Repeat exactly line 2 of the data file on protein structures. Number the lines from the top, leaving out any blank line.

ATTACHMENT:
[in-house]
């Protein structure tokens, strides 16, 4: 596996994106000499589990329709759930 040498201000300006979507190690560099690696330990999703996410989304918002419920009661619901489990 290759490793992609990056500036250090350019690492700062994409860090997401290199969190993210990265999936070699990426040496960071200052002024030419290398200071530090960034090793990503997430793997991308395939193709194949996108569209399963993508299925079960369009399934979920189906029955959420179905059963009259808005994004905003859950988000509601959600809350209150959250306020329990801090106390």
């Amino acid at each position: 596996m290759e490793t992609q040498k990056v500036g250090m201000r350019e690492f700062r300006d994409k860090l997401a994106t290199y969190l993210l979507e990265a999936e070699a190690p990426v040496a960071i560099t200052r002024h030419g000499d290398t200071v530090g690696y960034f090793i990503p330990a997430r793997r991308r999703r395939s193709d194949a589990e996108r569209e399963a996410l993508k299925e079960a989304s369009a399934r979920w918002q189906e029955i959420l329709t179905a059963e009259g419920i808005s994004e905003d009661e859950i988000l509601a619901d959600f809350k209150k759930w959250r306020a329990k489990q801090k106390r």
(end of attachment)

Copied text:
């Protein structure tokens, strides 16, 4: 596996994106000499589990329709759930 040498201000300006979507190690560099690696330990999703996410989304918002419920009661619901489990 290759490793992609990056500036250090350019690492700062994409860090997401290199969190993210990265999936070699990426040496960071200052002024030419290398200071530090960034090793990503997430793997991308395939193709194949996108569209399963993508299925079960369009399934979920189906029955959420179905059963009259808005994004905003859950988000509601959600809350209150959250306020329990801090106390």